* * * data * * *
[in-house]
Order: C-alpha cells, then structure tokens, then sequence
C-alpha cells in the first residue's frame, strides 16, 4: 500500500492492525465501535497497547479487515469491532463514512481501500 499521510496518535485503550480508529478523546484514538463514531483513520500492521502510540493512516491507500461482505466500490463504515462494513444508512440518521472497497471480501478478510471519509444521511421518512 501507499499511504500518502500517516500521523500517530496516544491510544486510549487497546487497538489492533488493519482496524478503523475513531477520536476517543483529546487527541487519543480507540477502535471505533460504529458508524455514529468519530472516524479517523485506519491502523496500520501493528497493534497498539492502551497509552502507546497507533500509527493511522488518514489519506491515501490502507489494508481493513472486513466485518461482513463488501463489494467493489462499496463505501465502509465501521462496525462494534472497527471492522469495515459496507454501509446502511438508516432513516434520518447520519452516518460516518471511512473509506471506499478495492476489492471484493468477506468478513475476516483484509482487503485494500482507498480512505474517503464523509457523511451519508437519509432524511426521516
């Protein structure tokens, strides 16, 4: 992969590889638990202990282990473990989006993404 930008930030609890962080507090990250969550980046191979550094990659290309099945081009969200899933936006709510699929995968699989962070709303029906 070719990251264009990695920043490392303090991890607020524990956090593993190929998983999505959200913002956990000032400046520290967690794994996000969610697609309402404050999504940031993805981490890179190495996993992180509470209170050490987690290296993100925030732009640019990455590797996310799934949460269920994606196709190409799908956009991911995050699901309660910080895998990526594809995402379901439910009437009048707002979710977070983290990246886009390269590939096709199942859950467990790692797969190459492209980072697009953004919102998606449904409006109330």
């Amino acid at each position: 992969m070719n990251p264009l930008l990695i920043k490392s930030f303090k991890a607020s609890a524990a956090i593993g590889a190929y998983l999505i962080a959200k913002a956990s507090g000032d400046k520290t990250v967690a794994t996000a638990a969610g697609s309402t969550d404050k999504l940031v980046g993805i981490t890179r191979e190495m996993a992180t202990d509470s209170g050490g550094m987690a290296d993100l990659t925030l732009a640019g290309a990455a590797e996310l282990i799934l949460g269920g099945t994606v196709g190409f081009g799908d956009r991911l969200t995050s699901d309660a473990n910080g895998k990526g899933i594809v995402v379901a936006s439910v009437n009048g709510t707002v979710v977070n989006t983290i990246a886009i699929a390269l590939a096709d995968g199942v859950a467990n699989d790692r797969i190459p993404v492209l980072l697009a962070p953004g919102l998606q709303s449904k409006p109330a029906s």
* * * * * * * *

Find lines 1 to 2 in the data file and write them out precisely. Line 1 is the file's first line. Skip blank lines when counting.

[in-house]
Order: C-alpha cells, then structure tokens, then sequence